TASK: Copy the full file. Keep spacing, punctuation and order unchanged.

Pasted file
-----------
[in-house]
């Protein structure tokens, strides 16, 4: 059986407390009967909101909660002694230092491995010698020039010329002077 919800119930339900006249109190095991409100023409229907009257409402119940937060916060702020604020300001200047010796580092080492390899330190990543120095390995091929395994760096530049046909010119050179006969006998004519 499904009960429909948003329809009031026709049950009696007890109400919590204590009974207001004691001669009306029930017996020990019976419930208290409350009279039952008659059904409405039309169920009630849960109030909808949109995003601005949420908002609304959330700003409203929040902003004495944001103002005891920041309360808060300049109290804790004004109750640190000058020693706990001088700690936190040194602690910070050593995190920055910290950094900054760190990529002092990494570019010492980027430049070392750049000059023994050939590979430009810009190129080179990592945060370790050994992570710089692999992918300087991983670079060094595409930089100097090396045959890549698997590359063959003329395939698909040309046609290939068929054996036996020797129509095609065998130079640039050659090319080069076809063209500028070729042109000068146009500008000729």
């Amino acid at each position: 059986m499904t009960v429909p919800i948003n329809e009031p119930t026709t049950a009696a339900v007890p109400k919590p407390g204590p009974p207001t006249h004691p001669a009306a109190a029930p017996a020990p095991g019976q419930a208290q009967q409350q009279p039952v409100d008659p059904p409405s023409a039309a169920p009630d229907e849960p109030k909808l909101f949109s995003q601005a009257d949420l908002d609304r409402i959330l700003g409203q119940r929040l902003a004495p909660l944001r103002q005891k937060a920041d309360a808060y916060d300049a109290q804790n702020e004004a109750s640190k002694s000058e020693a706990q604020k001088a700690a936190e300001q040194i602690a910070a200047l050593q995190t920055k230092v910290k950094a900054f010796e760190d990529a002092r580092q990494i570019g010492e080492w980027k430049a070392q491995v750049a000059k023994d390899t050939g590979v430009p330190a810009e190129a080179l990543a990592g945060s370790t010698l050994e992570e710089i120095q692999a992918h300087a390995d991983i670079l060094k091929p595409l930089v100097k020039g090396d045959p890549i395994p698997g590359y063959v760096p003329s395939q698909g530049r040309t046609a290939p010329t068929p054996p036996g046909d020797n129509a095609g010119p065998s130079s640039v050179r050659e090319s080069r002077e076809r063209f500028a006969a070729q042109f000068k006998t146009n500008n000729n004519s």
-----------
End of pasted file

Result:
[in-house]
């Protein structure tokens, strides 16, 4: 059986407390009967909101909660002694230092491995010698020039010329002077 919800119930339900006249109190095991409100023409229907009257409402119940937060916060702020604020300001200047010796580092080492390899330190990543120095390995091929395994760096530049046909010119050179006969006998004519 499904009960429909948003329809009031026709049950009696007890109400919590204590009974207001004691001669009306029930017996020990019976419930208290409350009279039952008659059904409405039309169920009630849960109030909808949109995003601005949420908002609304959330700003409203929040902003004495944001103002005891920041309360808060300049109290804790004004109750640190000058020693706990001088700690936190040194602690910070050593995190920055910290950094900054760190990529002092990494570019010492980027430049070392750049000059023994050939590979430009810009190129080179990592945060370790050994992570710089692999992918300087991983670079060094595409930089100097090396045959890549698997590359063959003329395939698909040309046609290939068929054996036996020797129509095609065998130079640039050659090319080069076809063209500028070729042109000068146009500008000729």
């Amino acid at each position: 059986m499904t009960v429909p919800i948003n329809e009031p119930t026709t049950a009696a339900v007890p109400k919590p407390g204590p009974p207001t006249h004691p001669a009306a109190a029930p017996a020990p095991g019976q419930a208290q009967q409350q009279p039952v409100d008659p059904p409405s023409a039309a169920p009630d229907e849960p109030k909808l909101f949109s995003q601005a009257d949420l908002d609304r409402i959330l700003g409203q119940r929040l902003a004495p909660l944001r103002q005891k937060a920041d309360a808060y916060d300049a109290q804790n702020e004004a109750s640190k002694s000058e020693a706990q604020k001088a700690a936190e300001q040194i602690a910070a200047l050593q995190t920055k230092v910290k950094a900054f010796e760190d990529a002092r580092q990494i570019g010492e080492w980027k430049a070392q491995v750049a000059k023994d390899t050939g590979v430009p330190a810009e190129a080179l990543a990592g945060s370790t010698l050994e992570e710089i120095q692999a992918h300087a390995d991983i670079l060094k091929p595409l930089v100097k020039g090396d045959p890549i395994p698997g590359y063959v760096p003329s395939q698909g530049r040309t046609a290939p010329t068929p054996p036996g046909d020797n129509a095609g010119p065998s130079s640039v050179r050659e090319s080069r002077e076809r063209f500028a006969a070729q042109f000068k006998t146009n500008n000729n004519s």